• The Handler: An NSA cryptologist is assigned to be Mitchell's handler as his powers are regarded as a national secret. It doesn't work out well. Who knew keeping an alien artifact and source of Mitchell's powers would cause insanity? To be fair, his handler was also adversely affected about the Sept 11 attacks and blames Mitch for not stopping the Pentagon attack.
  • Have I Mentioned I Am Heterosexual Today?: Bradbury. The amount of times he deliberately comments on women or acts homophobic start to add up after a while.
  • Have You Told Anyone Else?: Asked by Mitchell to Kremlin regarding Suzanne's files. In a rare lack of genre savviness Kremlin admits that he hadn't.
  • Heterosexual Life-Partners: Mitchell and Bradbury. Until it's subverted in the final issue, when Bradbury reveals that he's been in love with Mitchell the whole time.
  • I Just Want to Be Normal: Mitchell describes temporarily losing his powers as being cured
  • If You Kill Him, You Will Be Just Like Him: Hundred asserts this as his reason for not wanting to kill Pherson. Kremlin strongly disagrees with the trope, and Hundred eventually agrees.
  • Immune to Mind Control: Mitchell is immune to Suzanne's powers, and since his mother is similarly resistant it's implied this may be either genetic or a result of being taught by Martha to be strong-willed.
  • Jury Duty: Mitchell gets a summons at one point. While he could get out of it with ease, he figures doing his civic duty will get some good press. True to his luck, it turns into a hostage situation.
  • Kryptonite Ring: Mitchell invented two which scramble his powers, and gives one apiece to Kremlin and Bradbury. They're both duds.
  • Lampshade Hanging: "Ruthless".
  • Last of His Kind: Implied, but not confirmed.
  • Leaning on the Fourth Wall: Author Avatars of Vaughan and Harris appear as comic book makers applying to tell The Great Machine's story. Harris's alter-ego starts doodling the two of them, suggesting that they appear as side-characters in the comic book, but Vaughan's alter-ego nixes the idea, saying that he doesn't want to get into that fourth wall stuff like Grant Morrison.
  • Like Reality Unless Noted: Mitchell saving the second tower is the big reveal at the end of the first issue.
  • Logical Weakness: Mitchell is vulnerable to weapons which aren't machines. Knives and bows are too simple to communicate with, and basic bombs are just chemicals waiting to be mixed.
  • Magical Negro: Averted and Lampshaded by Dave.
    Dave: Sorry sir but if your looking for a magical negro to be all "lordy lord I can help the master speak to the spirits..." you're wasting the wrong terrible mind.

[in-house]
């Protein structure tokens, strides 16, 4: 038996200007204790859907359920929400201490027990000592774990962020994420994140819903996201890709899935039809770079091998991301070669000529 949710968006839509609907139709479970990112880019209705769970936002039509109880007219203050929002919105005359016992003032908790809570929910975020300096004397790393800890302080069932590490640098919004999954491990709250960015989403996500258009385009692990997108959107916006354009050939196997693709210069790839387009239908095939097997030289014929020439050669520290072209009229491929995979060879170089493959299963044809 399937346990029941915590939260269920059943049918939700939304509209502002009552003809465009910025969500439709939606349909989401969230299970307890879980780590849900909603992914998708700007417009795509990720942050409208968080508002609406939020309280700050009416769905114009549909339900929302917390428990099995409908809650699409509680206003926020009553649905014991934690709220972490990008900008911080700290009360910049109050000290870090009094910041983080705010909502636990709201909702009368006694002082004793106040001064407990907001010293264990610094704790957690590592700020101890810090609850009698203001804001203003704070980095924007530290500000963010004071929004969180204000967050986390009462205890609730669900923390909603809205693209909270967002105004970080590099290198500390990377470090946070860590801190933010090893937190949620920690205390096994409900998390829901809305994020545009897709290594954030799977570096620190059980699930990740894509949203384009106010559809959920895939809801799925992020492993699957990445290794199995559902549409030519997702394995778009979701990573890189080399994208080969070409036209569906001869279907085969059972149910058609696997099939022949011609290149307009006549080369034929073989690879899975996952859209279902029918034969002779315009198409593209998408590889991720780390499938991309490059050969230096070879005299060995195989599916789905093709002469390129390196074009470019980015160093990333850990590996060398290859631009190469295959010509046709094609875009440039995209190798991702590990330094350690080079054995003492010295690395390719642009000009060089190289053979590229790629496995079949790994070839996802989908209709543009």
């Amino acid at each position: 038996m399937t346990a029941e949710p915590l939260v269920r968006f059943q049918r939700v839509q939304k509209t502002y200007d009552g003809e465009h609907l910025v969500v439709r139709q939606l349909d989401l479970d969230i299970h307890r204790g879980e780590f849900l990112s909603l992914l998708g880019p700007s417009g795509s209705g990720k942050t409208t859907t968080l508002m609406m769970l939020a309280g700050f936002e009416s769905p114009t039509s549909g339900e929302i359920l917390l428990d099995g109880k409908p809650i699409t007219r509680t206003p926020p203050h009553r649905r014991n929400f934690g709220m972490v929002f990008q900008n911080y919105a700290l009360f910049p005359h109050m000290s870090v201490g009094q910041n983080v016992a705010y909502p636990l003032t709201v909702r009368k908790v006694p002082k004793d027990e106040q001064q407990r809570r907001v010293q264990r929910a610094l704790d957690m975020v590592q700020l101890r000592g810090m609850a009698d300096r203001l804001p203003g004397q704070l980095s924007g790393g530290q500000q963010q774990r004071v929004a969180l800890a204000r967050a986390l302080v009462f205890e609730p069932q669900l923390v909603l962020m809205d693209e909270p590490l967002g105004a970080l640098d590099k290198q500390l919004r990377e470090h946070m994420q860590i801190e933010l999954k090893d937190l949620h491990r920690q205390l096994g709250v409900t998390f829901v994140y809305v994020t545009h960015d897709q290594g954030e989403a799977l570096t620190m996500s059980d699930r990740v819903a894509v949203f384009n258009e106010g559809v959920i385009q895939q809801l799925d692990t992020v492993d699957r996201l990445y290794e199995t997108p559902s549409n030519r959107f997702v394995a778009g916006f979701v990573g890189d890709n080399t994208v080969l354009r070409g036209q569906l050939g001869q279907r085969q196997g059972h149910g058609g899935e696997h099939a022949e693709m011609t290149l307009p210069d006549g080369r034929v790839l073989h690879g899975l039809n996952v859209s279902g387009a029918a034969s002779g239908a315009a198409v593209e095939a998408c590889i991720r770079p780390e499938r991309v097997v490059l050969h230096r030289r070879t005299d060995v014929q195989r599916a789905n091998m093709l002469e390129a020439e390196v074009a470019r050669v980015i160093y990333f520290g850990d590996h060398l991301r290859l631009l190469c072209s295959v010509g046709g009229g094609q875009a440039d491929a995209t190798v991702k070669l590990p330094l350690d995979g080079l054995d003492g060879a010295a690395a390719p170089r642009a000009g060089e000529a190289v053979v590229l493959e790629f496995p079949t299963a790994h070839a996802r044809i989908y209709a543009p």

• Maybe Magic, Maybe Mundane: The juror who claims to have similar powers to Mitchell may just be insane, but in a much later issue it's confirmed that at least part of his story is true.
  • Married to the Job: Interpreted in-universe as a Transparent Closet for Hundred.
  • Meaningful Name: Mitchell describes his last name, "Hundred" as an "integer." It's displayed as "100" when spoken by members of the other dimension. The number, composed only of binary digits, fits with Mitchell's technological theme.
  • Mind Control: The White gives Suzanne this power, and this is possibly how Mitchell won the election through the White Box.
  • Mundane Utility: Frequently. Mitchell describes using his powers to change TV channels while holding the remote as a "new low in sloth."
  • Never Found the Body: Kremlin repeatedly insists that they can't write off Pherson as dead, even though he was last seen in an exploding building. In most comics, this would be Genre Savvy, but here no-one takes him seriously. When it looks like Pherson really might be alive, it turns out to be something else entirely.
  • Not in Front of the Parrot: Pherson uses his parrot as a spy, ordering it to follow Hundred and then commanding it to repeat what it heard.
  • Old Master: Kremlin
  • Only Six Faces: It's pretty clear that Harris draws from personally staged photographs of real-life models. Because he uses those models' faces as bases, and re-uses models, many characters look very similar. For example, the random junkie in "Fact or Fiction" happens to look exactly like a younger, brown-haired Kremlin.
  • Polly Wants a Microphone: Pherson's parrot granted him his powers, as it repeated one of the Great Machine's commands to him causing a seizure.
  • Power Trio: Kremlin, Bradbury and Mitchell.
  • Psychic Nosebleed: Mitchell suffers these if he overexerts himself. It happened while redirecting the second plane, and when he had to plaster an SOS message across Times Square from across town.